n rubies or even a combination in ru
)i0s and emeralds. In fact, stones of
very possible color are now blended,
nd it is not an uncommon sight to see
Ls many as four:or five different stones
n a single setting-and with charming
Children Should Have Loose Cloihes.
Children should never wear tight
hoes, bands, collars, garters or gloves.
Eight clothing injures any part of the
)od3, but most especially the chest.
t prevents the proper expansion of the
ungs and, while there are millions of
ir cells in our lungs, we need the use
if every one of them to keep the blood
ure. Pressure on muscles cripples or
)revents their action and unused mus
les grow weak and atrophy, so that
he act of respiration, which is carried
in by the chest muscles, grows more
md more shallow. Tight clothing may
ause compression of the soft, bony
hest wall of the child, thus mechan
cally preventing the air from entering
he lungs. The larger our lungs and
he more we breathe, other things be
ng equal, the longer we will live and
he more power and vigor we will
ave. When we remember how the
>rething affects the whole life it is
asy to understand how constriction of
he chest always brings ill health.
onstriction of the chest also inter
eres with the action of the stomach,
eart and liver. A baby's waistband
nay be so tight that it cannot retain
ufticient food on its stomach. and the
other wonders why it grows thinner
Tight clothes interfere with the cur
ulation of the blood, and equilibrium
f the circulation is necessary to the
roper development of the child. With
eferenee to the equilibrium of the cir
ulation, the distribution of the cloth
ng on the body is very important. As
usual thing the parts of the body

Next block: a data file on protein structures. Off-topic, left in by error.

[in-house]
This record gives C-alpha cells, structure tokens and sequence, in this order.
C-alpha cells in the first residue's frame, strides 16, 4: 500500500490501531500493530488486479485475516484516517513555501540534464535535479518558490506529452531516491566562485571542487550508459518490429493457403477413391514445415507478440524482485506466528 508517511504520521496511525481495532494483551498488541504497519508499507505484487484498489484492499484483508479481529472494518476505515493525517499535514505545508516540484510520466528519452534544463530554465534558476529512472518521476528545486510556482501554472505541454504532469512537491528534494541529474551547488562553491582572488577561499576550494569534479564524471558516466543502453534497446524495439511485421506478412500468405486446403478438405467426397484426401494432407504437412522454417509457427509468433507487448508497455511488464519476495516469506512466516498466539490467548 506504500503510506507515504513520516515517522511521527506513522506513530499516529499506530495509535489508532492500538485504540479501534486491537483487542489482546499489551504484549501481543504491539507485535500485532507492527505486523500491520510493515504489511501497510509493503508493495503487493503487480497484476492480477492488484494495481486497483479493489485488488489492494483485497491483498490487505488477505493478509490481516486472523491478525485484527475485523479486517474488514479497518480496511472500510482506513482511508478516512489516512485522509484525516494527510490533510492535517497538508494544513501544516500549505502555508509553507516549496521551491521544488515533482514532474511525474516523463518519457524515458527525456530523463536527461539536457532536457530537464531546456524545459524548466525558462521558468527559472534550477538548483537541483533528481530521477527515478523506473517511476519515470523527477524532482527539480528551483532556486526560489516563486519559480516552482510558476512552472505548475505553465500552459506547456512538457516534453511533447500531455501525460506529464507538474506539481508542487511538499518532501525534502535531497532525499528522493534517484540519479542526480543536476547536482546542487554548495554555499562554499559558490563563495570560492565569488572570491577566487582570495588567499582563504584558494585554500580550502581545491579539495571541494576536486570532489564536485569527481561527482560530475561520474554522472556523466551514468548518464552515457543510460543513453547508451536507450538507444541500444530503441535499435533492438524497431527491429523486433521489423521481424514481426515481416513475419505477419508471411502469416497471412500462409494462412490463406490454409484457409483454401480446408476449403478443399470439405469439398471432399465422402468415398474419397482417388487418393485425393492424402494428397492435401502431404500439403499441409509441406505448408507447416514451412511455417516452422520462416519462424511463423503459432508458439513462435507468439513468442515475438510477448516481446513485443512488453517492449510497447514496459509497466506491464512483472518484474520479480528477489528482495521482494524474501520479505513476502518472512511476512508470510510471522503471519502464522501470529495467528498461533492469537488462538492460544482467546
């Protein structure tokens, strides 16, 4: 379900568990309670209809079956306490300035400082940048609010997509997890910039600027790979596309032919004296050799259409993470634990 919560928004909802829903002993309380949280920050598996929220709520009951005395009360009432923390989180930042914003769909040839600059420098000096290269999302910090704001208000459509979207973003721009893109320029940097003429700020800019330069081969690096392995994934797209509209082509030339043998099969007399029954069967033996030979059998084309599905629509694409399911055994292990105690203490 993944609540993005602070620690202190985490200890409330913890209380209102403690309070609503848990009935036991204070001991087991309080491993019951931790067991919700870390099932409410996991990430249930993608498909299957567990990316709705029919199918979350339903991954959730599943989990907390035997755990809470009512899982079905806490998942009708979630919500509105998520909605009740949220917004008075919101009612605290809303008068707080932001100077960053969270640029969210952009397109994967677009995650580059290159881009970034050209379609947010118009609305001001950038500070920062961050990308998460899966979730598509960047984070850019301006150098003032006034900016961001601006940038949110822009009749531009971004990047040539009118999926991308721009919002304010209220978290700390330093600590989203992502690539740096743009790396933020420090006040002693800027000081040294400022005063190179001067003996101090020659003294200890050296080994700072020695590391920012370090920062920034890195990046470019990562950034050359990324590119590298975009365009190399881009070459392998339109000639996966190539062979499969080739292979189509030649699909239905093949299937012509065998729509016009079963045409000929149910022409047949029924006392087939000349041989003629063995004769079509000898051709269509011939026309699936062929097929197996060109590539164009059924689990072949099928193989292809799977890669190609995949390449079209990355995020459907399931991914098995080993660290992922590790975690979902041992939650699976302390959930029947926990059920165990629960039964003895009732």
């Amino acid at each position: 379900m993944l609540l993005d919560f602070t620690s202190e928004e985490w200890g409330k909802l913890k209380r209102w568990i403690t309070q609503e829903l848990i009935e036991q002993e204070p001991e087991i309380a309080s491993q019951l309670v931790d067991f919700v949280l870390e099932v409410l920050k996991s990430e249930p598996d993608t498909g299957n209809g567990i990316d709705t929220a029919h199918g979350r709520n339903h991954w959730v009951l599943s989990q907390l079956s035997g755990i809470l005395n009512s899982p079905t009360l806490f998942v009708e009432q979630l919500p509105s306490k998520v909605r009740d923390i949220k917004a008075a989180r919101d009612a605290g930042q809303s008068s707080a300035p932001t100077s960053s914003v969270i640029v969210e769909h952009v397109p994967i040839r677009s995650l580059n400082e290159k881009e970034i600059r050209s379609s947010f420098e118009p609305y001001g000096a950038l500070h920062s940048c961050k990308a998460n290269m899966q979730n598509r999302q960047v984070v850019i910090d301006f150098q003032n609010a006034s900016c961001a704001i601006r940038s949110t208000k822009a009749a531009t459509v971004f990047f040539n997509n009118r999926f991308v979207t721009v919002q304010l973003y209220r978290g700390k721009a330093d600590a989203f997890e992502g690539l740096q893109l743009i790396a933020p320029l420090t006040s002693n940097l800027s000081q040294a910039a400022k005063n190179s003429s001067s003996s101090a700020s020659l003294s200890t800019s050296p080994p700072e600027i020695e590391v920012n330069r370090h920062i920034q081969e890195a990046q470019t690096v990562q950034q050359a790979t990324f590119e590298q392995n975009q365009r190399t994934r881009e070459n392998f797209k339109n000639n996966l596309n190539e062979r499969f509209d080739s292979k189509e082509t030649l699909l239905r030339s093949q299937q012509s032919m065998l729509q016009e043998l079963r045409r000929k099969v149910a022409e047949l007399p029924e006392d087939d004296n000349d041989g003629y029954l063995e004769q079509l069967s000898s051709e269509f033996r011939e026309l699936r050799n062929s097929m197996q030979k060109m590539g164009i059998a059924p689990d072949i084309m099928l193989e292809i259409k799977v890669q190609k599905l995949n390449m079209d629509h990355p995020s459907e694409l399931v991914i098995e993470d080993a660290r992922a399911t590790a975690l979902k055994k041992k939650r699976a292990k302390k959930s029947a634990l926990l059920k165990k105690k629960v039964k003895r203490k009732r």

he extremities-needinlg the most pro
eetion, receive the least, and the parts
ontaining the vital organs. where the
irculation is always active. are too
eaily clothed. Babies especially are
ften found clothed in this manner.
ly using the one-piece garment, the
iod:: can be more evenly clothed. The
his head should be protected from
old in winter and from the hot sun in
ummer, but children take cold easily
f the head is kept too warm.-Boston
Srge seems to be the favorite mate
'ia for tailor suits.
Pink and blue combinations are ream
nisent of Watteau.
Soft, supple cloth is in great favor
or reception dresses.
Shaded roses and shaded straw
~verything shaded, except feathers, is
Short coats are being worn by all the
uartest women, as a relief from the
Brussels collar and cuff sets are com
eting with Irish crochet - they'
tout the same prices.
Chemisettes are very popular
1most every sort of dress. Th
lest are made of embroidered
There is quite a decided f
resent for the princess gown,
fternoen gowns and for so
oveliest of the evening gow
Hats are all more or he
id are peorched on the
ffect at coquetry thatt
ast summer could nov
For theatre wear,
~oats, and even dre
rully popular. Irish
vith sheer embroid
enciennes lace, is m
f the softest, palest
A new shade of g
;een in a number of t
pale one to a deep. ri
zomes out beautifully
(olar and cuff sets
ad( openl embroidery.
la s:all phy' imnporta
making. and bits of e
ese drawn work are it
of the prettiest.
TIhe Judsgnent of
There no end to the